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An Indian man smoking hookah, Rajasthan, India
A Russian hookah

A hookah is a type of glass water pipe used to smoke tobacco, or special hookah-tobacco called "shisha". It can also be used for smoking herbal fruits.

The hookah gained popularity under the reign of the Ottoman Dynasty.[1][2] A hookah operates by water filtration and indirect heat.

History[change | change source]

Türkische Frauen by Ferdinand Max Bredt.
An Egyptian hookah (shisha)

The hookah has origins in Arabia, Persia, Turkey, India and ancient China. Ancient Persian paintings depict people smoking hookahs. In the early 19th century, Hookahs became popular with rich men, who often smoked them wearing smoking caps or fezzes and smoking jackets.[3]

The more colloquial terms "hubble-bubble" and "hubbly-bubbly" may be used in the region surrounding the Red Sea.

The archaic form of this latter Indian name hookah is most commonly used in English for historical reasons. It was in India that many English-speakers first sampled the effects of the water pipe. The writer William Hickey wrote in his Memoirs that shortly after his arrival in Calcutta (now Kolkata), India in 1775:

The most highly-dressed and splendid hookah was prepared for me. I tried it, but did not like it. As after several trials I still found it disagreeable, I with much gravity requested to know whether it was indispensably necessary that I should become a smoker, which was answered with equal gravity, 'Undoubtedly it is, for you might as well be out of the world as out of the fashion. Here everybody uses a hookah, and it is impossible to get on without'.....[I] have frequently heard men declare they would much rather be deprived of their dinner than their hookah.[4]

Smoking the hookah[change | change source]

The jar at the bottom of the hookah is filled with water sufficient to submerge a few inches of the body tube, which is sealed tightly to it. Deeper water will only increase the inhalation force needed to use it. Tobacco or tobacco-free molasses are placed inside the bowl at the top of the hookah. Often the bowl is covered with perforated tin foil or a metal screen and coal placed on top. The foil or screen separates the coal and the tobacco, which minimizes inhalation of coal ash with the smoke and reduces the temperature the tobacco is exposed to, in order to prevent burning the tobacco directly.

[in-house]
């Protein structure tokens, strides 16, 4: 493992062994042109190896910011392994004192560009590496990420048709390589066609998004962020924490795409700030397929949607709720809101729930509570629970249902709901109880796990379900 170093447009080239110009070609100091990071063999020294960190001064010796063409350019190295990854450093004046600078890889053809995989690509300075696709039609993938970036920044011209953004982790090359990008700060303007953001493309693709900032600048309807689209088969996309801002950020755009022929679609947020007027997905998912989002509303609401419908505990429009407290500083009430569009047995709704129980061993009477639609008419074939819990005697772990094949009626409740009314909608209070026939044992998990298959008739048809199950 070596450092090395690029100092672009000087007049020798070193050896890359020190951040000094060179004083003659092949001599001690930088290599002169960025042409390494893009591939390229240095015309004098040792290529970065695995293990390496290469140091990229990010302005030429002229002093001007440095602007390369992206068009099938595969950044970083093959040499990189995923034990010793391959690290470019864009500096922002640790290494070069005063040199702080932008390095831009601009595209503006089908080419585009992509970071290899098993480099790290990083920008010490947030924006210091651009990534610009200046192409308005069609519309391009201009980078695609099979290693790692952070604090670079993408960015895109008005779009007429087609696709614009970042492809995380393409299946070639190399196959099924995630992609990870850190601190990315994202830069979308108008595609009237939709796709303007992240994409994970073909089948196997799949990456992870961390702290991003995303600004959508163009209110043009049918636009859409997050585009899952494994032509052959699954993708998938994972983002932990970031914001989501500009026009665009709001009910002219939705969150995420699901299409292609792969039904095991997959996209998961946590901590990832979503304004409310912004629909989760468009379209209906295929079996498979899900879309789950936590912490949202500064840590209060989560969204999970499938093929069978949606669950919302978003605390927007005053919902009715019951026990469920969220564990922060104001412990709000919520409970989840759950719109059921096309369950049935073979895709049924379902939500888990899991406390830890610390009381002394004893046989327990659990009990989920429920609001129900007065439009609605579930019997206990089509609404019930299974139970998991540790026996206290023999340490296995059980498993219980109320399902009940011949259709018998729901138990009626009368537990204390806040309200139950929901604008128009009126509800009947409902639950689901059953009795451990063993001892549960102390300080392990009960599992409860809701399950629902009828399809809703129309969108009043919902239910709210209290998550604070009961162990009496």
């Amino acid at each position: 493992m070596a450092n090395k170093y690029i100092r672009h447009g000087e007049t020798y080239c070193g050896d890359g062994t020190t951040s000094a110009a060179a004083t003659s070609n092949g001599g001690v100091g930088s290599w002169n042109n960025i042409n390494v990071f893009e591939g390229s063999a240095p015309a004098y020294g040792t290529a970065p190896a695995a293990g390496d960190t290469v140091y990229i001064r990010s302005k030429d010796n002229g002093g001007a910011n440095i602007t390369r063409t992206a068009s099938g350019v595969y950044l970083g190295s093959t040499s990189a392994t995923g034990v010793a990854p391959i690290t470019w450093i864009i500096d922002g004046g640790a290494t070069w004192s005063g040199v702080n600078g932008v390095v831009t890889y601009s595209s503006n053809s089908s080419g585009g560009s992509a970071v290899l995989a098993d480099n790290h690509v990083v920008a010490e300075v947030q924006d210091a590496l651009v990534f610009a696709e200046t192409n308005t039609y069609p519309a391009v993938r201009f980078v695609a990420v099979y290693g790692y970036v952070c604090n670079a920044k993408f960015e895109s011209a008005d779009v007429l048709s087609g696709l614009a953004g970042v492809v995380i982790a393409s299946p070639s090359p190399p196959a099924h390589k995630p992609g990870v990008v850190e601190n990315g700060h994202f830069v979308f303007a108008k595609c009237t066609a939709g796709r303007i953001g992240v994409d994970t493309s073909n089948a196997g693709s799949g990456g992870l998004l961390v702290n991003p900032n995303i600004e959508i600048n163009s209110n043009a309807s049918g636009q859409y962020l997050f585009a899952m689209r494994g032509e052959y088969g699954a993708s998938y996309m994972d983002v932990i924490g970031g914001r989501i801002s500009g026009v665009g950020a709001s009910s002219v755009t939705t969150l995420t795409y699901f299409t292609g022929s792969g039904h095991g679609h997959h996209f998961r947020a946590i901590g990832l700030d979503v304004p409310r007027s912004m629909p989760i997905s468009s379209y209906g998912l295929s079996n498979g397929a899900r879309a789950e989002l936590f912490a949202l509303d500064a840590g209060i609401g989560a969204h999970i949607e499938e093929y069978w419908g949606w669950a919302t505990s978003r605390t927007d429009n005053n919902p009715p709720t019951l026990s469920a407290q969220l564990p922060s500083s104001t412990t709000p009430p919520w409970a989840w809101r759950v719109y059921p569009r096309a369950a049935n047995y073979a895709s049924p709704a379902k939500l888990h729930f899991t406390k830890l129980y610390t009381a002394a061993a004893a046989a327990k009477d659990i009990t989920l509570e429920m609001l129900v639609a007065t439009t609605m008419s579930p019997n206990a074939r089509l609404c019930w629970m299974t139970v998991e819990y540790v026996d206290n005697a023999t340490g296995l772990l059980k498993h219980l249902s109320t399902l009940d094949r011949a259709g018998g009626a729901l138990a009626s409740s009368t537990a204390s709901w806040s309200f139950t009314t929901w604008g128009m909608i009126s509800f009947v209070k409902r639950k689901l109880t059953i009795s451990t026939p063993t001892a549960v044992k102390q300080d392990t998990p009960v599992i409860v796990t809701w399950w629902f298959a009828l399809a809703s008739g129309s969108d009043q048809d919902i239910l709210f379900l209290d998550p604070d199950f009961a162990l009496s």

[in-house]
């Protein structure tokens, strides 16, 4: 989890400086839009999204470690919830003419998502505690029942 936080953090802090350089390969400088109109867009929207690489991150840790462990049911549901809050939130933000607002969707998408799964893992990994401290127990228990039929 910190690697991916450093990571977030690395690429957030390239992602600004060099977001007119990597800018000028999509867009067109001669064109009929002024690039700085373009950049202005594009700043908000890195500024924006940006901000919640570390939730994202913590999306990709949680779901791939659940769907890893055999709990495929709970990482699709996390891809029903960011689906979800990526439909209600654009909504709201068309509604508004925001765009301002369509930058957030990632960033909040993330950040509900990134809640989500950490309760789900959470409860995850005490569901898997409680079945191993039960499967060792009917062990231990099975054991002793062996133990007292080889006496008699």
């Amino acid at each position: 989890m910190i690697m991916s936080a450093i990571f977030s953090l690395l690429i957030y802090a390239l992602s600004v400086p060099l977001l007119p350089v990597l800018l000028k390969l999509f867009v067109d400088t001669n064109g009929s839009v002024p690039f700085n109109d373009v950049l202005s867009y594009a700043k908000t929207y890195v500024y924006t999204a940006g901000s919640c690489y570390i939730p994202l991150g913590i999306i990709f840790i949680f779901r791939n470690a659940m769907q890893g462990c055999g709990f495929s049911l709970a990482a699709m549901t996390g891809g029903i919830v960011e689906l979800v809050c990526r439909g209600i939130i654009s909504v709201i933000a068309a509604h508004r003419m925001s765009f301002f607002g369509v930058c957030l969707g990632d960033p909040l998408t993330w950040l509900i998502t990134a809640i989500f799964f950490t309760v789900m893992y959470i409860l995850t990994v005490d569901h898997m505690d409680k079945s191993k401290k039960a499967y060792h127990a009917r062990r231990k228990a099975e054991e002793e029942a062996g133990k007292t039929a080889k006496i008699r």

When one inhales through the hose, air is pulled through the charcoal and into the bowl holding the tobacco. The hot air, heated by the charcoal vaporizes the tobacco without burning it. The vapor is passed down through the body tube that extends into the water in the jar. It bubbles up through the water, losing heat, and fills the top part of the jar, to which the hose is attached. When a smoker inhales from the hose, smoke passes into the lungs, and the change in pressure in the jar pulls more air through the charcoal, continuing the process.

The hookah in modern times[change | change source]

Hookahs are widely used today. At parties, some people choose to smoke a hookah and spread it around for others to use. Hookah bars are places where people can meet up and smoke hookahs. Nowadays, hookahs appear in numerous designs, shapes, and sizes, from classic Egyptian look to modern and futuristic.[5]

Health[change | change source]

A 2005 WHO report states that smoking using a waterpipe poses a serious potential health hazard and is not a safe alternative to cigarette smoking. The average hookah session typically lasts more than 40 minutes, and consists of 50 to 200 inhalations that each range from 0.15 to 0.50 liters of smoke. In an hour-long smoking session of hookah, users consume about 100 to 200 times the volume of smoke of a cigarette.

References[change | change source]

  1. "Hookah". Encyclopædia Britannica. Archived from the original on 2008-04-20. Retrieved 2008-04-08.
  2. "Hookah History". Hookah Company. Archived from the original on 2008-04-02. Retrieved 2008-04-08.
  3. The history of the hookah origin
  4. Memoirs of William Hickey, vol 2. London: Hurst & Blackett. 1918. p. 136.
  5. "Modern hookahs". Icon Hookah. 2020-05-11.